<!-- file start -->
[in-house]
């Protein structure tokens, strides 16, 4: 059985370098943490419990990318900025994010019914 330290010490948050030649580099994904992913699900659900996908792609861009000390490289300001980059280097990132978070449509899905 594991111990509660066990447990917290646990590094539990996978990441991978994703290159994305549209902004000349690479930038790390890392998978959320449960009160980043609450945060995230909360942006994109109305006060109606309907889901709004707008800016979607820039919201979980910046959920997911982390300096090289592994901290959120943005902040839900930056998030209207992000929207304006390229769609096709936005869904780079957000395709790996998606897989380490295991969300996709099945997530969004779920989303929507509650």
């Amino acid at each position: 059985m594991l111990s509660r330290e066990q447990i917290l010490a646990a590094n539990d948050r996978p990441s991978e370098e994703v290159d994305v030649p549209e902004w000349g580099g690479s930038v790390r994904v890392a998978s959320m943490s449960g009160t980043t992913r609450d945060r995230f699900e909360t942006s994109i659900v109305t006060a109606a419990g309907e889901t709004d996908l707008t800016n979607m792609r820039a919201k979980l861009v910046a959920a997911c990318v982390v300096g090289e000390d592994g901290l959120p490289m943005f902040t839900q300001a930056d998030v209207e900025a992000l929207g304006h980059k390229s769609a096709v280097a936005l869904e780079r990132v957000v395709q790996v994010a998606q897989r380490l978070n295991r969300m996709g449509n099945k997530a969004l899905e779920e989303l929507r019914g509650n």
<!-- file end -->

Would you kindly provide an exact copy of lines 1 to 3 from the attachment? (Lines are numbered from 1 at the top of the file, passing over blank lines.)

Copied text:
[in-house]
């Protein structure tokens, strides 16, 4: 059985370098943490419990990318900025994010019914 330290010490948050030649580099994904992913699900659900996908792609861009000390490289300001980059280097990132978070449509899905 594991111990509660066990447990917290646990590094539990996978990441991978994703290159994305549209902004000349690479930038790390890392998978959320449960009160980043609450945060995230909360942006994109109305006060109606309907889901709004707008800016979607820039919201979980910046959920997911982390300096090289592994901290959120943005902040839900930056998030209207992000929207304006390229769609096709936005869904780079957000395709790996998606897989380490295991969300996709099945997530969004779920989303929507509650």
């Amino acid at each position: 059985m594991l111990s509660r330290e066990q447990i917290l010490a646990a590094n539990d948050r996978p990441s991978e370098e994703v290159d994305v030649p549209e902004w000349g580099g690479s930038v790390r994904v890392a998978s959320m943490s449960g009160t980043t992913r609450d945060r995230f699900e909360t942006s994109i659900v109305t006060a109606a419990g309907e889901t709004d996908l707008t800016n979607m792609r820039a919201k979980l861009v910046a959920a997911c990318v982390v300096g090289e000390d592994g901290l959120p490289m943005f902040t839900q300001a930056d998030v209207e900025a992000l929207g304006h980059k390229s769609a096709v280097a936005l869904e780079r990132v957000v395709q790996v994010a998606q897989r380490l978070n295991r969300m996709g449509n099945k997530a969004l899905e779920e989303l929507r019914g509650n």